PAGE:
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Fwd: Re: tyrannosaurs and phorusracids
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From: "Thomas R. Holtz, Jr." <email@example.com>
Subject: Re: tyrannosaurs and phorusracids
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At 10:37 AM 5/22/97 +0000, Pieter Depuydt wrote:
>You're completely right of course; there is one other similarity
>between tyrannosaurs and phorusracids: there are only some skeletons
>left of them and no human has observed a living one (except perhaps
>some Paleoindians a phorusrhacid).
>I think Marshall based his
>predatory scenario of phorusracids on observation of the nearest
>relatives of them: the seriemas, which are agressive, cursorial
>("running") birds that dash at their prey and shake it to death, just
>living theropod, the secretary bird (doesn't that one kick his prey
>too?). Of course all these extant ("now-living") dinosaurs are
>medium-sized or small hunters, and it is difficult extrapolating
>observations on them to those massive predators of the past, for
>which we have really no living analogue...
Precisely (although, as you note, the survival of close relatives to
phorusracids gives us greater insight into their anatomy and behavior
is available for tyrannosaurids).
I find the tyrannosaur/phorusrhacid comparison is very similar to other
pairs of Asiamerican Late Cretaceous dinosaurs and South American (and
southern North American) late Cenozoic vertebrates:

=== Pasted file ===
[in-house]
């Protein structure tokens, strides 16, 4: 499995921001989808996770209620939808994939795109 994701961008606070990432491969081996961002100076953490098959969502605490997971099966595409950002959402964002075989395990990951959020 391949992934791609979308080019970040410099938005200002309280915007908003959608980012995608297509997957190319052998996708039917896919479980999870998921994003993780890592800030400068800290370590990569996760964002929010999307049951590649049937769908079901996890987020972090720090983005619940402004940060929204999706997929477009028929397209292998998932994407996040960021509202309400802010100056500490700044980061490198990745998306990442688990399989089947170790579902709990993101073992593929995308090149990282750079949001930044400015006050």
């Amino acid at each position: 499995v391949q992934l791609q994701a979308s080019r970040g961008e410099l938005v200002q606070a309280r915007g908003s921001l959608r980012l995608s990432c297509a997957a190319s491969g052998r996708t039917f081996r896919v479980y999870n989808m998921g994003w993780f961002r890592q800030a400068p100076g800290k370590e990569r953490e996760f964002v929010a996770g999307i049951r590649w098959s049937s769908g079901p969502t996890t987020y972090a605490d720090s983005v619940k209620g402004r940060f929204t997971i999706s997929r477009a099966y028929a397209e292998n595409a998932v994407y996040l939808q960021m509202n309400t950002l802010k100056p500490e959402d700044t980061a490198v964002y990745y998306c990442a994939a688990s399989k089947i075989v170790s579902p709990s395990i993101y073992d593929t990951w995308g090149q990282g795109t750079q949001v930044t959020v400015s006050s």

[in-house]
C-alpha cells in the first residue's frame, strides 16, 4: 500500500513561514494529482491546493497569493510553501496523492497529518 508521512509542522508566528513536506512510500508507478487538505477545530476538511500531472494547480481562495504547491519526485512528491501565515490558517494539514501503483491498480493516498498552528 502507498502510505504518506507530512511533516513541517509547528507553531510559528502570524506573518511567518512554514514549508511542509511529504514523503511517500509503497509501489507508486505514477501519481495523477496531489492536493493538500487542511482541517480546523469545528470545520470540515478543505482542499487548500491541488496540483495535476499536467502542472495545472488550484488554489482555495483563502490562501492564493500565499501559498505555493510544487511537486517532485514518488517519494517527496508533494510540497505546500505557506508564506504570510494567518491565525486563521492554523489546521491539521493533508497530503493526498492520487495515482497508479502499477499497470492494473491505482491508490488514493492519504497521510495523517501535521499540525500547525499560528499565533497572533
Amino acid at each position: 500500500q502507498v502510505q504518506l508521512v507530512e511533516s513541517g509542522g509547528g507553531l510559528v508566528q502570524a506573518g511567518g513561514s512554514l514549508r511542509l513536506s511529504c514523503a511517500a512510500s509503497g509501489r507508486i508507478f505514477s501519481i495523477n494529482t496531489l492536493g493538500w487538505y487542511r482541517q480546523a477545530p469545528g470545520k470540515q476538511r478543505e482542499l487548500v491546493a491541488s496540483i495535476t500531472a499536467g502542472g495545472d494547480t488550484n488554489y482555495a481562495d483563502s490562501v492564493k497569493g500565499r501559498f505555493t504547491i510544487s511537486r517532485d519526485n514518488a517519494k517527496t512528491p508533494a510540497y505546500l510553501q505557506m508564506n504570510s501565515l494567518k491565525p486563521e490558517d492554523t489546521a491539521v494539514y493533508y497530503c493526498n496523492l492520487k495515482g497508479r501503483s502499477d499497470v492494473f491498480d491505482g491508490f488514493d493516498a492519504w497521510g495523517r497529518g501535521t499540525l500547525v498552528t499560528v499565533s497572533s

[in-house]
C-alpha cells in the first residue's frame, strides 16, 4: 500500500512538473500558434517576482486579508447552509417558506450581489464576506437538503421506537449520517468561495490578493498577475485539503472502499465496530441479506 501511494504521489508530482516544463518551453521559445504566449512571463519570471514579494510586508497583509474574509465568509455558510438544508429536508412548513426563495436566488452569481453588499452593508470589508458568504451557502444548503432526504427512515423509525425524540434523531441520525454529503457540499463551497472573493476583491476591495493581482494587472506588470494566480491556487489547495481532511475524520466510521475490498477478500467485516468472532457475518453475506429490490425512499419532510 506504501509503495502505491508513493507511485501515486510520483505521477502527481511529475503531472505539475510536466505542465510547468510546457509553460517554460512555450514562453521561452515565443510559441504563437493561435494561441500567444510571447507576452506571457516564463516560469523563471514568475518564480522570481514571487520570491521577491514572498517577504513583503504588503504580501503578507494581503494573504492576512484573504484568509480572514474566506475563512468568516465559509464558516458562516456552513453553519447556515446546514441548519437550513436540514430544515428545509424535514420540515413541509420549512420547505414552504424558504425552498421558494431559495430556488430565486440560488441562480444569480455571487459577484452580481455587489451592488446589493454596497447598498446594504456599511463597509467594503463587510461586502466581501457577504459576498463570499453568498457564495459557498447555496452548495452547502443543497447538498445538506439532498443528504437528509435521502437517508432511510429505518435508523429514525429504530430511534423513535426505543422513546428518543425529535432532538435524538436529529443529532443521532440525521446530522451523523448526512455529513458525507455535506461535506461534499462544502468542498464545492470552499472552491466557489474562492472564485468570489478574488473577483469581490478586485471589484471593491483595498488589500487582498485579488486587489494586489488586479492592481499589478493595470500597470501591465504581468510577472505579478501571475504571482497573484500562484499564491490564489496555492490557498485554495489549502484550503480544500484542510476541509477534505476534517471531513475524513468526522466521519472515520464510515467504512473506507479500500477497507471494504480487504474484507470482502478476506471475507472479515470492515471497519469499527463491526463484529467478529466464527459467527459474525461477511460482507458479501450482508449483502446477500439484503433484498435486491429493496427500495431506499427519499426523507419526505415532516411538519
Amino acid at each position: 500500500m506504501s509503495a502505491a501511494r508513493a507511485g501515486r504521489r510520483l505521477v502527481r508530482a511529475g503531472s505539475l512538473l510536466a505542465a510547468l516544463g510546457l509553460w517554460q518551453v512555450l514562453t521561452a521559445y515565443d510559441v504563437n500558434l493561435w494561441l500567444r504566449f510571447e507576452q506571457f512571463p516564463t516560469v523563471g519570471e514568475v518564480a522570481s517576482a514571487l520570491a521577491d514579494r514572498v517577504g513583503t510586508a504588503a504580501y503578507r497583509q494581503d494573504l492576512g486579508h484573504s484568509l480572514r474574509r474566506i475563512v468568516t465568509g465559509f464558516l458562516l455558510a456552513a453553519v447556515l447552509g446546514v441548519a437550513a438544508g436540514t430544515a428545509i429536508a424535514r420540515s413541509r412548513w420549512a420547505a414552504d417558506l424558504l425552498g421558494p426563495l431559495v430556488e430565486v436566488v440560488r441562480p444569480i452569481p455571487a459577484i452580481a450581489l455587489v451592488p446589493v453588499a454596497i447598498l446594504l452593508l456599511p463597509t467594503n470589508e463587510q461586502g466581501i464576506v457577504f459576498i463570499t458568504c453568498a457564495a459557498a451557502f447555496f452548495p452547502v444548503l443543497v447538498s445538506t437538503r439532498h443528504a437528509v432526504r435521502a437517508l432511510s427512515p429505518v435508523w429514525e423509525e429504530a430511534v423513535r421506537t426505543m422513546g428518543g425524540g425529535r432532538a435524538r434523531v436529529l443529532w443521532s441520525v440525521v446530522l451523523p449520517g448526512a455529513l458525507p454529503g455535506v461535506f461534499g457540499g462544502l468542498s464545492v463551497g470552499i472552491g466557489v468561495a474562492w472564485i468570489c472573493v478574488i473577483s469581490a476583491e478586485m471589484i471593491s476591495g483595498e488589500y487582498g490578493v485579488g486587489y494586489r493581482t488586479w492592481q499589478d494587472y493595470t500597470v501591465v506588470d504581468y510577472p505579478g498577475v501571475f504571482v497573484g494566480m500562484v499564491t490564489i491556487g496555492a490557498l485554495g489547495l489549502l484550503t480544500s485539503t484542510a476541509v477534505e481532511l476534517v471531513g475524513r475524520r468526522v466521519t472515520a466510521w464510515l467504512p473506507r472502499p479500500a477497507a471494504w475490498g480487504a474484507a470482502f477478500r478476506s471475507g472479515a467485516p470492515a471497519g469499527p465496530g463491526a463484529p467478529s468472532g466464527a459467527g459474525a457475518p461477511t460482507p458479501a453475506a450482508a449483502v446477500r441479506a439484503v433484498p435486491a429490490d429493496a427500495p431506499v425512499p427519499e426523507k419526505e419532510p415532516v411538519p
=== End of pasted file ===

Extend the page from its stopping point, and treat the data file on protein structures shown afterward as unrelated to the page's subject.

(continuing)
and therizinosaur/giant ground sloth comparisons, for example. Except
some paleoindians, no humans have seen phorusrhacids, glyptodonts, or
ground sloths, all of which might had made better "contemporary"
for certain dinosaur than are found among living animals.
>Isn't there also a record of tyrannosaur bite marks on an adult
>ceratopian pelvis, from which bite forces were estimated? (I think
>this was published in Science or Nature last year).
True, but (as I recall) there is no evidence that the Triceratops lived
after being bitten. It could, therefore, have been scavenged. Our
direct evidence that large theropods were active hunters is going to
from evidence of their failed attempts, documenting that they did
living animals. (Okay, I'd also accept a giant equivalent to the
dinosaurs" pair, with, for example, a Tyrannosaurus and Triceratops
in mortal combat, but I sincerely doubt we will ever find as
specimen as that!!).
Thomas R. Holtz, Jr.
Vertebrate Paleontologist Webpage: http://www.geol.umd.edu
Dept. of Geology Email:firstname.lastname@example.org
University of Maryland Phone:301-405-4084
College Park, MD 20742 Fax: 301-314-9661